From the corridors of power to the crevices of social media, her creative expression was weaponised and made her an unwitting centrepiece in a racially charged debate. Now - in her own words - Avia replies.
Tusiata Avia is a name that brings almost spontaneous applause from the creative community. The Award-winning poet, performer, Arts Laureate and MNZM for service to Poetry and the Arts is one of the most influential and respected voices in Aotearoa’s literary sector.
But it’s also a name that has been hijacked for a different purpose.
Over the past few months, her most recent work, The Savage Coloniser Book (2020), has sparked as much outrage as it has accolades. The (predominately white) response to her poems have been targeted as hate speech, and thrown around by those who are either upset by it or using it for political purposes.
It’s the Avia Controversy.
Avia has no problem being thought-provoking, as she has always been one to stand by her convictions. The Big Idea offered Avia an opportunity to speak on how the social media barrage has felt from inside the eye of the storm. This is her response.
I’m sitting here in Christchurch at 1.26pm on 15th March waiting for the Adhan (the Muslim call to prayer) to play on the radio at 1.39pm as a way of remembering the Christchurch mosque massacres: the 100 Muslims shot, the 51 Muslims killed in this city four years ago.
I’m sitting with my writers’ group in Rolleston House, named for William Rolleston, murderer of Parihaka. William Rolleston: fourth Superintendent of Canterbury Province 1868-1877, Minister of Native Affairs, 1881. Rolleston ordered the invasion of Parihaka. Their blood is on his hands.
I’m sitting immediately opposite Rolleston’s statue – I can see him from my window – resurrected after the wise earth tried to swallow him during the February 2011 earthquake. The good people of Christchurch glued him back onto his broken ankles, attached his head and put him in his rightful place: presiding over this city along with his brother-murderers memorialised here.
The four avenues which bound the centre of Christchurch are named after them: Rolleston, Fitzgerald, Moorehouse, Bealey: murderers and thieves with fancy titles and blood-soaked histories.
If I doubted for one millisecond, I am very sure I am in a deeply colonised, deeply racist city in a country built on the back of massacre and theft, rape and pillage.
This is why I write the poems I do.
It’s a beautiful, blue-sky Canterbury summer day here. The tourist tram rattles past, the gothic buildings (that housed these killers) look romantic. Rapunzel could let down her hair any moment from one of these lancet windows.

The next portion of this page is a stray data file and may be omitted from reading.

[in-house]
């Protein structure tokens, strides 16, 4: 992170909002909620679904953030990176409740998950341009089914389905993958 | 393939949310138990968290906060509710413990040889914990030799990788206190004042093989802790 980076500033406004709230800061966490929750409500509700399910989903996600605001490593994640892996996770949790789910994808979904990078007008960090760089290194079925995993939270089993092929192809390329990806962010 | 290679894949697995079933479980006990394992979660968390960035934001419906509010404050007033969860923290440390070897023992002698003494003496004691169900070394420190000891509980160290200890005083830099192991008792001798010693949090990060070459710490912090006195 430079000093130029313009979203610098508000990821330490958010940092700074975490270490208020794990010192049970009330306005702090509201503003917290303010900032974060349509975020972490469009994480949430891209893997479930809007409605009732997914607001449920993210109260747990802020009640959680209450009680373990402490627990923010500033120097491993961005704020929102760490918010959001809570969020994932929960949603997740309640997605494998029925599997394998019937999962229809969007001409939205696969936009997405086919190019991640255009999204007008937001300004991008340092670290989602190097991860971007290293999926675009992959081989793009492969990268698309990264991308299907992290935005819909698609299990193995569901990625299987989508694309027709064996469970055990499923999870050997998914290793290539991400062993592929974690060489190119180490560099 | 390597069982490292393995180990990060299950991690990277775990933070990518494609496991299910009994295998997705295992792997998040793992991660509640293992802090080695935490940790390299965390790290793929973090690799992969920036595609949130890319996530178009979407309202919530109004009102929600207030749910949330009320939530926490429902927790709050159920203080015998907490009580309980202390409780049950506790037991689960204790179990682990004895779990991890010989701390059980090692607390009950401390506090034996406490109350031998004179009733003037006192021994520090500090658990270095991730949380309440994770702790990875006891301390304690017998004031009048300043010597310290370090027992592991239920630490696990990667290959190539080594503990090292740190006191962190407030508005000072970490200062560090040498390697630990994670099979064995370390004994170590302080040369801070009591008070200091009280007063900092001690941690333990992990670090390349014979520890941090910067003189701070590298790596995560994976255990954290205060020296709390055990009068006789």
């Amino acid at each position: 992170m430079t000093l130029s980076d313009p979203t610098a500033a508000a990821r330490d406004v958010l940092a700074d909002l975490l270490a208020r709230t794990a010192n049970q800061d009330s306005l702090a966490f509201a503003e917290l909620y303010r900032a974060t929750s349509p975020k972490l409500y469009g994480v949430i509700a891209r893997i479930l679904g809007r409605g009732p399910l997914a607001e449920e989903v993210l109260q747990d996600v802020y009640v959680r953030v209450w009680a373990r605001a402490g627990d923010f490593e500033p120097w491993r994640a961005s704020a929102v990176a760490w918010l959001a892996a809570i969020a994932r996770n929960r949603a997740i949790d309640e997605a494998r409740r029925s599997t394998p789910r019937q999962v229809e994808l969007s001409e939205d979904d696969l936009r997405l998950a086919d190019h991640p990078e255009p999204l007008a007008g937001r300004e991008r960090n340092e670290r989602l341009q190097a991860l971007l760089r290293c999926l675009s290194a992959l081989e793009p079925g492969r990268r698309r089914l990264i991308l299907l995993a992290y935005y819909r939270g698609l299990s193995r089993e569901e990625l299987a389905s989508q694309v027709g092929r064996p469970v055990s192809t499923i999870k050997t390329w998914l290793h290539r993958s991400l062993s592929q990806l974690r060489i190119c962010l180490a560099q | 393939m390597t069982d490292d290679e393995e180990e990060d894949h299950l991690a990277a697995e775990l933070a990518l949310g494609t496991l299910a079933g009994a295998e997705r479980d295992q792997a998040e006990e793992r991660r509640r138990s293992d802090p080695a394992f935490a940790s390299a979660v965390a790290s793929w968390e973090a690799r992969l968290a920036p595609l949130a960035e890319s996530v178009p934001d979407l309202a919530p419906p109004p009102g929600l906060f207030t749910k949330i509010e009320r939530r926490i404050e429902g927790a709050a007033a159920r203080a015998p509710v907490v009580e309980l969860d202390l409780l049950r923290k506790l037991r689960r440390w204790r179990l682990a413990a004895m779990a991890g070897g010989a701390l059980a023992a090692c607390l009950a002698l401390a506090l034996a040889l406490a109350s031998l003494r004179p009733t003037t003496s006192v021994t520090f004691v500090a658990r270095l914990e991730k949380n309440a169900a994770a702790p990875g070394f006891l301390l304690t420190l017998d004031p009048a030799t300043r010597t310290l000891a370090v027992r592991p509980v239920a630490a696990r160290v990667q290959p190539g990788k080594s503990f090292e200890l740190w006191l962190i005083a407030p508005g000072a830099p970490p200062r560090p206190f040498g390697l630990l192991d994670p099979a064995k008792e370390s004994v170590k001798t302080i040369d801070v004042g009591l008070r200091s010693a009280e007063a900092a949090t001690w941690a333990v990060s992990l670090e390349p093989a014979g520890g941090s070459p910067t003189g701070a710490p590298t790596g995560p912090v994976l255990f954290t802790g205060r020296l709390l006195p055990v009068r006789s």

I remember being quite smitten by the gothic architecture in the centre of this city when I was moony-eyed, romantic teenager brought up on European fairy-tales and dead Ophelia paintings.
A writer colleague has just sent me an article in which David Seymour rails against the Christchurch Call to Action: a commitment between governments and tech companies to eliminate terrorist, violent, extremist content on line.
Sigh. Pot calls the kettle. Again.
I’m sitting here in Rolleston House thinking about the so-called ‘Avia Controversy’.
As glam as it sounds, having your own controversy is no fun. They are for politicians who court controversy like their very own Rapunzel: climbing their way up her hair into the public’s shell-like ear.
Controversies are not for gentle-souled-but-fierce-in-the-craft poets, like myself.
In a country built on a history of white supremacist violence; in a city where our most recent massacre gets a quick call to prayer on RNZ, followed by a spilt-second silence and then a piece about a travelling bridge player; in this country where a poem dares to point some of that out – itself becomes framed as “hate-fueled and racist”. In this country, a poem that dares to point out this out, draws all the rapunzel-hair-climbing personalities to the table:
I’m sitting here in Christchurch thinking about my small poem that ACT dares compare to the “hatred of the Christchurch massacre” itself.
What Orwellian-madness, double-speak is this? What breath-taking, calculated and heartless use of the dead and injured and grieving and traumatised is this?
Borrow a copy of The Savage Coloniser Book from your local library. Read a few pages in, to ‘Massacre’, the poem that guides the reader through the Christchurch shootings. Hang on a minute before you isolate a “hate-fueled and racist” line to spin into all kinds of political weaponry. Take a breath. Are you OK? Right, now read Claire Mabey’s guide to reading a poem – I know that is hard for you. You’re doing well.
Dear Plunket and Peters and Clark and Free Speech Union and Farrar and the 300 complainants to the Race Relations Commission, the media who only wanted a two minute sound-bite and the media who refused to publish my response poem, the authors of the ute-full of hate-mail and the white- supremacist who made threats to my physical safety,
I invite you all to read Mabey’s guide – through your hurt feelings, your narrow minds, your Pavlovian racism – I am unpacking genocide and intergenerational trauma. THAT is what the poem is about.
The thing is, you hurt and angry men, I suspect that one or two of you (*cough Seymour) are not particularly worried about my poem, my show or anything else I have done in my 20 year career. But, boy, can you can sniff out and a create a good ‘controversy’. Gosh you’re clever! Look at you weaponise a few lines from a poem, take them completely out of context and make “more publicity for the politicians” as elections fast approach.
Because, in the final count, this is all the Avia Controversy is.